I always read Stan Bergstein's Experimental Ratings, but after that I ignore it. Sure it is fun to read it; maybe a breeder would be interested in it to possibly get an early syndication deal; trainers may want to see someone's opinion as to what they have to go against, but as a bettor it is meaningless. It's what happens on the track that matters.
I know who the top 2yo pacers and trotters were last year, but it is what they do on the track this year which matters. How many 2yos don't come back as good as they were last year or get injured? How many 2yos which were not the cream of the crop last year mature and step it up this year? How many unraced 2yos show up and become monsters on the track? To the bettor these statistics are like hot stove talk is in baseball; fun to talk about it but otherwise meaningless.
Now, what may be interesting is if they had proposition racing on who will be the fastest 3yo pacers and trotters. Come up with the perceived top nineteen or twenty horses and possibly have a field horse for all other 3yos and have wagering on who will be the fastest 3yo. Then, it may be interesting. Almost certainly the fastest miles of the year will occur during prime time May-October. Around mid-April, pick the top nineteen anticipated horses by a panel and publish their career past performances; you will see last year's two year old lines if they raced; the early three year olds will have race lines and more than likely the unraced two year olds will have some qualifiers under their belt by then getting ready to make their debuts. Then offer wagering (only one pool each for pacers and trotters) and let the public make a wager. The winner will be determined by the 3yo pacer and trotter that has the fastest race mile by the time the Breeders Cup is concluded.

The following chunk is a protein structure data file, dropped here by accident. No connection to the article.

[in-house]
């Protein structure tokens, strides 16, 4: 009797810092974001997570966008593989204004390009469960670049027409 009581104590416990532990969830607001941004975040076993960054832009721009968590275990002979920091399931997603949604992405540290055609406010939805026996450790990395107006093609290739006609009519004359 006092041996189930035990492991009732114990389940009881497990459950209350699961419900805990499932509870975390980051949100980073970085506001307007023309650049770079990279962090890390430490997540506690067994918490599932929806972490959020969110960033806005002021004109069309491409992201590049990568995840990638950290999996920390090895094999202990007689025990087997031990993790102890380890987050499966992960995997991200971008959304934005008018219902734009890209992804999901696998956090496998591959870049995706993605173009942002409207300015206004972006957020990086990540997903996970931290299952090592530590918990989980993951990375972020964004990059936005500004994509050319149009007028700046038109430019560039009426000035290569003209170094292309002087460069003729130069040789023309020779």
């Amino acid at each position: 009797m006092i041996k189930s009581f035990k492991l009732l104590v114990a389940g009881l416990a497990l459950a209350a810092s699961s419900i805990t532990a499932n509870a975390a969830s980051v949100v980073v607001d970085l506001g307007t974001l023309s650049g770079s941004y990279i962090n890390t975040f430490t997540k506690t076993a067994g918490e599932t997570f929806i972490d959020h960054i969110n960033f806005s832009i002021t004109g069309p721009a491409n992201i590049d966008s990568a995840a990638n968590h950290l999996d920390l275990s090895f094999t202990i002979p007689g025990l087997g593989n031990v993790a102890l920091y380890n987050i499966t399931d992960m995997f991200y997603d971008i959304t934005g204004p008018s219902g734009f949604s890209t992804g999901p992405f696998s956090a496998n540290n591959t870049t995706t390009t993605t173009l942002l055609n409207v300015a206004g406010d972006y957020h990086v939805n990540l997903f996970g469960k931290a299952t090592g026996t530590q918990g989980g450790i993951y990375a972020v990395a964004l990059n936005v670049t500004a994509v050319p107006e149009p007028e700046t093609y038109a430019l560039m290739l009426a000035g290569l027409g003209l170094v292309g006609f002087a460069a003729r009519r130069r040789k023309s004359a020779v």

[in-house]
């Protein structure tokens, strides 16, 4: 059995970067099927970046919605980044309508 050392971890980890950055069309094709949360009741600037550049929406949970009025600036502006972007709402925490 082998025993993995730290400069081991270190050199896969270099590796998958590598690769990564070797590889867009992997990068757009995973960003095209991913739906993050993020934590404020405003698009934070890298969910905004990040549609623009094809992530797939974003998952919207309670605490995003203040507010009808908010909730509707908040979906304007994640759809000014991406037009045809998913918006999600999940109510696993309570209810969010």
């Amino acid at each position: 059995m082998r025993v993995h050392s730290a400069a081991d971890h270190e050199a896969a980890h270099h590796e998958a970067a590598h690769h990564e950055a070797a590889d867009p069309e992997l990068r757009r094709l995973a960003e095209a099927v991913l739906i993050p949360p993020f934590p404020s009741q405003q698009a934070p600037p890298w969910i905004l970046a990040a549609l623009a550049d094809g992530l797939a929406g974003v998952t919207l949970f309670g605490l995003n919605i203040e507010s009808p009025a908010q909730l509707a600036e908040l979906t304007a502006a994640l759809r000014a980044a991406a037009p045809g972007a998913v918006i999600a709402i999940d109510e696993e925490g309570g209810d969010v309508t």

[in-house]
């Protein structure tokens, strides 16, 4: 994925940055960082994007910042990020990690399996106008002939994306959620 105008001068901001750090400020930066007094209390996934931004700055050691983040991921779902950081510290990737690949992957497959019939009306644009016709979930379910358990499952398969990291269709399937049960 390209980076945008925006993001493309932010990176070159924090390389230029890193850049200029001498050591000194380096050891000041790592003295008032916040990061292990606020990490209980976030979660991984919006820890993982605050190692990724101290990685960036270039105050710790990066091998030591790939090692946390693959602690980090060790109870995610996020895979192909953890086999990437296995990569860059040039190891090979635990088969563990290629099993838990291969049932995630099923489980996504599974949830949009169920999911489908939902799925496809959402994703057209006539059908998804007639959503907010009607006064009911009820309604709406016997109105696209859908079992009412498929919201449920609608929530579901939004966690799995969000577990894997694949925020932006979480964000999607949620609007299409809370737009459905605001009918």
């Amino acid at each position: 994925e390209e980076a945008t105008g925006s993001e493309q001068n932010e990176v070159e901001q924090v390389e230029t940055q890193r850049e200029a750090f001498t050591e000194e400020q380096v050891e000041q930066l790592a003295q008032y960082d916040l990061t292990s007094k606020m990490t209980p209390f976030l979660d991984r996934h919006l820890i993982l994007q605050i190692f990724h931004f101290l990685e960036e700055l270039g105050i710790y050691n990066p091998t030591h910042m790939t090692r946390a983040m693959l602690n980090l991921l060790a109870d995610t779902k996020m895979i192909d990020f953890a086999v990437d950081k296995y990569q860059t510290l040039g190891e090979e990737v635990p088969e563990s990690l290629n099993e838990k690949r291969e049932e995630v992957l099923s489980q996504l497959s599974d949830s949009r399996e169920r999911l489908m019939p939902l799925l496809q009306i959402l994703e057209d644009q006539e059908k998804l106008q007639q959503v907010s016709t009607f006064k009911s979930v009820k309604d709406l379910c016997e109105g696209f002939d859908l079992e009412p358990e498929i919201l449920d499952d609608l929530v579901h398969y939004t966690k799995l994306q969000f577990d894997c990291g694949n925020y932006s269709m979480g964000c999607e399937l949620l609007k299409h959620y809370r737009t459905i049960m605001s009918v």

Too easy to pick? Not really, the best horse by the number of wins and money won may not be the fastest horse of the year. Some second tier horse may just catch the right conditions, a hot humid day racing where everything goes right for him/her in a race where it doesn't for the top horses in the division.
Not only will this allow people to wager, but it will keep the wagering public interested in racing for the whole season if not only to follow the standing of their selection all year, but it may induce to keep the casual gambler engaged and wagering when their horse is racing during the season.
It is a wager worth exploring.